Using population register data from Norway (n = 209,532) and Sweden (n = 592,491), this study addressed the relationship between partner choice and the timing of first marriage. We considered all migrant-background individuals born between 1972 and 1989 who were either native-born or who immigrated prior to age 18, relative to 10% random samples of the majority populations. The results demonstrate that marital timing patterns of migrant background individuals who married exogamously (that is, with a majority-background spouse or across their global region of origin) were more similar to the majority populations than among those who married endogamously (that is, with another migrant-background individual originating in the same global region). However, among immigrant-background individuals who endogamously married, there was evidence of a shift toward the Scandinavian pattern of later marriage across generations. Taken together the results provide an important starting point for investigations into the family life-courses and social position of children of immigrants in Europe, an increasingly large population subgroup currently entering family formation ages.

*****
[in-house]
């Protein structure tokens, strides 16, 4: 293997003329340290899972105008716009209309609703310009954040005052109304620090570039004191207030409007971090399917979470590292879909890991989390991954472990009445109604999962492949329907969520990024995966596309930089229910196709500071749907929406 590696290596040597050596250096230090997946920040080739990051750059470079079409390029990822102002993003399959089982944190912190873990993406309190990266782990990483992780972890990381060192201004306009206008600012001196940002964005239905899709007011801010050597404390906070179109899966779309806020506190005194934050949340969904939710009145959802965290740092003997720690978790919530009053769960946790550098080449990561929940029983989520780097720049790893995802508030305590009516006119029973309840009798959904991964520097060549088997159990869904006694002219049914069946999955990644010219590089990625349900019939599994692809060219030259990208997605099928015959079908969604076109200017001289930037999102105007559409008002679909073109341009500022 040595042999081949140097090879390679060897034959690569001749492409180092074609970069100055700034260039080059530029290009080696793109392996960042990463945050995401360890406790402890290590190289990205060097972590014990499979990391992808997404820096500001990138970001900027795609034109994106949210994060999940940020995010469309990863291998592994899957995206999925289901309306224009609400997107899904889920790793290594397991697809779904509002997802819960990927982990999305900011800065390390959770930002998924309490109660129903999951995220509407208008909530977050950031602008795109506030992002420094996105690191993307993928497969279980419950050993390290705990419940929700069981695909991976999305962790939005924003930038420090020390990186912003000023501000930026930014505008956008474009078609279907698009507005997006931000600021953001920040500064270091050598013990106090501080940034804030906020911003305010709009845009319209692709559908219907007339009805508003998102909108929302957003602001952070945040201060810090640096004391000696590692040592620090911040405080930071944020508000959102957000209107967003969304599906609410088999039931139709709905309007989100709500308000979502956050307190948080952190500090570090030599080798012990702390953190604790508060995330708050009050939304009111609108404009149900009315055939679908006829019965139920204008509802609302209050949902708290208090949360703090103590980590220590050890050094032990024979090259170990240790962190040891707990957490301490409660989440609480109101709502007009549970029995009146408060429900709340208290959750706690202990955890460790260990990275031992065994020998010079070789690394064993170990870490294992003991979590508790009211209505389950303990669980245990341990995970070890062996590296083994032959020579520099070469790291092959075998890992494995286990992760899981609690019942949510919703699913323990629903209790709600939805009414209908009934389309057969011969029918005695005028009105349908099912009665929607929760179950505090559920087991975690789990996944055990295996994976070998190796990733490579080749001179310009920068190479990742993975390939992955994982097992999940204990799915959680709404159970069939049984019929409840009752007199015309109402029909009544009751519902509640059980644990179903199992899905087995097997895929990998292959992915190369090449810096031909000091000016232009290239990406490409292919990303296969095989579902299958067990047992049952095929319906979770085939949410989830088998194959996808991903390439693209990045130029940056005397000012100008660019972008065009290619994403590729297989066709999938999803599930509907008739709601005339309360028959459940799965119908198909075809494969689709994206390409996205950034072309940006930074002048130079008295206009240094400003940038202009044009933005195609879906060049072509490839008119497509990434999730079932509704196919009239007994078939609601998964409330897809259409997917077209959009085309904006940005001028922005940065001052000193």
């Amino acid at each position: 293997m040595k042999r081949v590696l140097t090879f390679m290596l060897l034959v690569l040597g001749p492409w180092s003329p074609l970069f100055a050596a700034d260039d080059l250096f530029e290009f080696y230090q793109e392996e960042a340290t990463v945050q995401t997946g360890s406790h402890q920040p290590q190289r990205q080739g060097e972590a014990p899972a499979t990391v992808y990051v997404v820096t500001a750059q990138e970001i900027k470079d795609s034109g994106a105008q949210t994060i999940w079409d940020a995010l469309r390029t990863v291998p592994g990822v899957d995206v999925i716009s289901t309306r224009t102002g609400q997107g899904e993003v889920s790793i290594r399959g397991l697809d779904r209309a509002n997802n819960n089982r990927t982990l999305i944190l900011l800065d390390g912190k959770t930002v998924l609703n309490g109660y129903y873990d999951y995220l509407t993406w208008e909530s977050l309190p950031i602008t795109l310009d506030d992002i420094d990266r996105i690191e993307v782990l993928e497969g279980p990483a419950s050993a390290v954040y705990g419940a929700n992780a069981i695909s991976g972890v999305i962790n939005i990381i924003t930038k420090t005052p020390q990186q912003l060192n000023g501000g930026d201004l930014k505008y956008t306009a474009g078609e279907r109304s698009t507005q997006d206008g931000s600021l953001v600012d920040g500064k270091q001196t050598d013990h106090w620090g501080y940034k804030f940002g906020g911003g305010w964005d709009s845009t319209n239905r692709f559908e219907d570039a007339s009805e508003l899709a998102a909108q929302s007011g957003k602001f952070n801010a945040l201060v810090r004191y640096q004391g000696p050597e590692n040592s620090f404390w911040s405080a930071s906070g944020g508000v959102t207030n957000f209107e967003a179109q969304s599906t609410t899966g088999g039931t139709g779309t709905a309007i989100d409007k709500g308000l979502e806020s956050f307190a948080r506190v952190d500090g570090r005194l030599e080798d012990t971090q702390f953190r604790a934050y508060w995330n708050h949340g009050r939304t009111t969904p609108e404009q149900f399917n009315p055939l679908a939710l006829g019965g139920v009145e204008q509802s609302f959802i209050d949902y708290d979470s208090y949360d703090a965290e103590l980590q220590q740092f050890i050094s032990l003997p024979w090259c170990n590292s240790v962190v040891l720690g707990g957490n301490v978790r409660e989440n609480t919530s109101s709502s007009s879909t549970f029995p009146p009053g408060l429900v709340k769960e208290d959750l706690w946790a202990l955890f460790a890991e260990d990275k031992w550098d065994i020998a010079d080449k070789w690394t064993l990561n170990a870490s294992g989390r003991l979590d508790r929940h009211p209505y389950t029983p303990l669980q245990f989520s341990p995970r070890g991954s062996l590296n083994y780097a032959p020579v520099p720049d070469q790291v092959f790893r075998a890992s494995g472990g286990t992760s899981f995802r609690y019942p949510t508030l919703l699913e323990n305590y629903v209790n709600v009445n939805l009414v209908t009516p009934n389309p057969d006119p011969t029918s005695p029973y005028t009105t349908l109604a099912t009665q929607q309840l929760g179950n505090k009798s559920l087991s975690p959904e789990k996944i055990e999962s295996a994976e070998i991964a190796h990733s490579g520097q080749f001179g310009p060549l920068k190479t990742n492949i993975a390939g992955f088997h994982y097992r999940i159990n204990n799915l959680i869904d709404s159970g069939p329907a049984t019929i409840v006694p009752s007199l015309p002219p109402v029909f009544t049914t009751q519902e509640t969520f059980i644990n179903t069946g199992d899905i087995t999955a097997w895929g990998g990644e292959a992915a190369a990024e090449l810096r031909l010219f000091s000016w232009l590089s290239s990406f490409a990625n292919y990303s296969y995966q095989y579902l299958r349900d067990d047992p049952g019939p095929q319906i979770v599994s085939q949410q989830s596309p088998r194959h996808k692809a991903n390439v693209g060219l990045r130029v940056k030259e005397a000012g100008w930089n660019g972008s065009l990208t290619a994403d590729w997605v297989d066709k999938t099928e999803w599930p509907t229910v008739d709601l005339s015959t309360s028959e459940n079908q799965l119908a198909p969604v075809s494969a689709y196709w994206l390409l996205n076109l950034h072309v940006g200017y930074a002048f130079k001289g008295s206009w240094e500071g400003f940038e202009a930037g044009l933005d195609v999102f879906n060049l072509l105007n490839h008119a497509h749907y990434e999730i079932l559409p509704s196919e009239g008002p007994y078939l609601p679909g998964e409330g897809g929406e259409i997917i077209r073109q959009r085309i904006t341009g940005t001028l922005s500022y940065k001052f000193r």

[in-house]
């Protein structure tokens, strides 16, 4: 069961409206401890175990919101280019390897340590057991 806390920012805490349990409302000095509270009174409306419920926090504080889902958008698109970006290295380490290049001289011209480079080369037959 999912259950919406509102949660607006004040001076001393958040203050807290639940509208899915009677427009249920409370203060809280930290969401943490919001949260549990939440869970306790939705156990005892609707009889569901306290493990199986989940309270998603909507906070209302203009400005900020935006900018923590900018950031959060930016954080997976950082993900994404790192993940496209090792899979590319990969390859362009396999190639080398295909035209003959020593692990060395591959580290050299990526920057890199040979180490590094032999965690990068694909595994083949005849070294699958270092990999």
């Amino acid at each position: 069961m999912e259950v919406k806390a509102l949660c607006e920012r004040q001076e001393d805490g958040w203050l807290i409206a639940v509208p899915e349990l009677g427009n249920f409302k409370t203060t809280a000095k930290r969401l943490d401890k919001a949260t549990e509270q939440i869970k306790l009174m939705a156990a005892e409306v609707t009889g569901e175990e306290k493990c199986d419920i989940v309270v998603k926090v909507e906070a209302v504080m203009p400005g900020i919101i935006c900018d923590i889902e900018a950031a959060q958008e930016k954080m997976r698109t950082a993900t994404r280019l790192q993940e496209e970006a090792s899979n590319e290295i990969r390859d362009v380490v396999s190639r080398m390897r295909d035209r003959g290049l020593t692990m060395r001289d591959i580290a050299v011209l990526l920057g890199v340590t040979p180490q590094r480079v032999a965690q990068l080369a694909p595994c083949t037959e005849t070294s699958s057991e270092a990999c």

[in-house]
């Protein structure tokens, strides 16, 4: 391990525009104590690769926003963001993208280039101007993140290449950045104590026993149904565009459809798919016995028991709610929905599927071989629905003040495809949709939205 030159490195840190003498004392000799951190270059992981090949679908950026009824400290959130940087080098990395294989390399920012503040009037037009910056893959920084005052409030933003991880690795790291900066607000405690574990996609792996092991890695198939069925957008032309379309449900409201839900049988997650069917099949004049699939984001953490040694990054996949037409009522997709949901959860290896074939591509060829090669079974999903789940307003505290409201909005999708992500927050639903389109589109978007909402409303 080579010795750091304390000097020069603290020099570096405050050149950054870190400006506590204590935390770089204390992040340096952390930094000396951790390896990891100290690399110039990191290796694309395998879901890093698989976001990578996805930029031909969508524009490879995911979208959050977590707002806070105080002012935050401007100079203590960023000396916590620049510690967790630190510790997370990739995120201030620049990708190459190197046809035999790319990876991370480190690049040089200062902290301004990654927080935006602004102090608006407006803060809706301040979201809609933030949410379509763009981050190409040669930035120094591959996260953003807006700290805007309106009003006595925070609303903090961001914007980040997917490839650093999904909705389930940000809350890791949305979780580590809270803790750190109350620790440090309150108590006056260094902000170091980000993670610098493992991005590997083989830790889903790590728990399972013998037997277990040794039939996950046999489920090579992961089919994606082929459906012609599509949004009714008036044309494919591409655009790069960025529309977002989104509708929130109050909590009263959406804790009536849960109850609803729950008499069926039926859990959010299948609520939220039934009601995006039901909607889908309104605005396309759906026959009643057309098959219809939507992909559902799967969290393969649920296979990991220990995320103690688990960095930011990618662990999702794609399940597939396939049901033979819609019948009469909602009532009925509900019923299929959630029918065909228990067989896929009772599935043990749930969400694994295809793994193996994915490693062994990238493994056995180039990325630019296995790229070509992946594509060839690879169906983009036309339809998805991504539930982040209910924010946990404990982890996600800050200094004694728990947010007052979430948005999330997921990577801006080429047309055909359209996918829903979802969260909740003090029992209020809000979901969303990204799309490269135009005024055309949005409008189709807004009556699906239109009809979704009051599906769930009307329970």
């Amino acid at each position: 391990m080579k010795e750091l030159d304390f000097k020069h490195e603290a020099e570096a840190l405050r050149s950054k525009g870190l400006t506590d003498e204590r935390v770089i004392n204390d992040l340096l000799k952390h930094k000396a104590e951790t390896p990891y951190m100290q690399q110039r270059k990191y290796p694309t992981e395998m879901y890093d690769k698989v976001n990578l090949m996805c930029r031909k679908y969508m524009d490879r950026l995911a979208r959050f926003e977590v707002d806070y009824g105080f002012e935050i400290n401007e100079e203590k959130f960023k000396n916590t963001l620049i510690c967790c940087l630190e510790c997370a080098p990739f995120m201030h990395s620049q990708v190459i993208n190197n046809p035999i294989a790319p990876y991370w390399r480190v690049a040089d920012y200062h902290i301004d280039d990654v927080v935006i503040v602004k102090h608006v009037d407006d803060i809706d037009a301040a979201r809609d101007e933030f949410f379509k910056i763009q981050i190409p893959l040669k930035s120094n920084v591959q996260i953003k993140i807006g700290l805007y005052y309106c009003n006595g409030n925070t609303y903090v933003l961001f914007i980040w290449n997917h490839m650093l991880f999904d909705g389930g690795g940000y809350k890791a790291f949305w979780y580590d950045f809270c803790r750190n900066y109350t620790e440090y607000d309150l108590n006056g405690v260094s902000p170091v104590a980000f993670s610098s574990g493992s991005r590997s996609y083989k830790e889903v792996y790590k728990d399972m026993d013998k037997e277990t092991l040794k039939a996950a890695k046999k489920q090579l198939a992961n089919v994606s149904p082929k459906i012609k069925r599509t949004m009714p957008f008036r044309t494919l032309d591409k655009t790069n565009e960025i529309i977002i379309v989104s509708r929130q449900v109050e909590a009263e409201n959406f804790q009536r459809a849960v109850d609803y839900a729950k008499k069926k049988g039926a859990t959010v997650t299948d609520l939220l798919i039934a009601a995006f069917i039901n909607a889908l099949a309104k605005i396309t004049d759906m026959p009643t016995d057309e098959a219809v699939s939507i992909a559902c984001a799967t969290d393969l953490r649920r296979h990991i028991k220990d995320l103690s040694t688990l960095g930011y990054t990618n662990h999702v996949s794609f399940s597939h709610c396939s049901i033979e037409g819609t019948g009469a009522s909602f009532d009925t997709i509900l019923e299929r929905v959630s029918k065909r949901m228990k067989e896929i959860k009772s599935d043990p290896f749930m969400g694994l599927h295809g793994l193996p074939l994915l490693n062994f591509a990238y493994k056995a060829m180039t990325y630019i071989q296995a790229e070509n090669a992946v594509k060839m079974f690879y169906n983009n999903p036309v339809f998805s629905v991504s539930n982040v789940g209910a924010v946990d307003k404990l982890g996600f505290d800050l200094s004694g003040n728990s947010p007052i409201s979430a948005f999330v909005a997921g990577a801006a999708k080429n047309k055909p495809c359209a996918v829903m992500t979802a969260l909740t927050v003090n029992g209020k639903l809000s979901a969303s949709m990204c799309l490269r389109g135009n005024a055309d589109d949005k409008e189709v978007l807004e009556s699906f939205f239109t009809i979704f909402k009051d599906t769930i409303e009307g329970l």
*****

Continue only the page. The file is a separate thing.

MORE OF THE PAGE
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doi.org/10.1177/0001699317718611, hdl.handle.net/1765/106417
Acta Sociologica
Department of Sociology

Aarskaug Wiik, K, & Holland, J.A. (2018). Partner choice and timing of first marriage among the children of immigrants in Norway and Sweden. Acta Sociologica, 61(2), 143–162. doi:10.1177/0001699317718611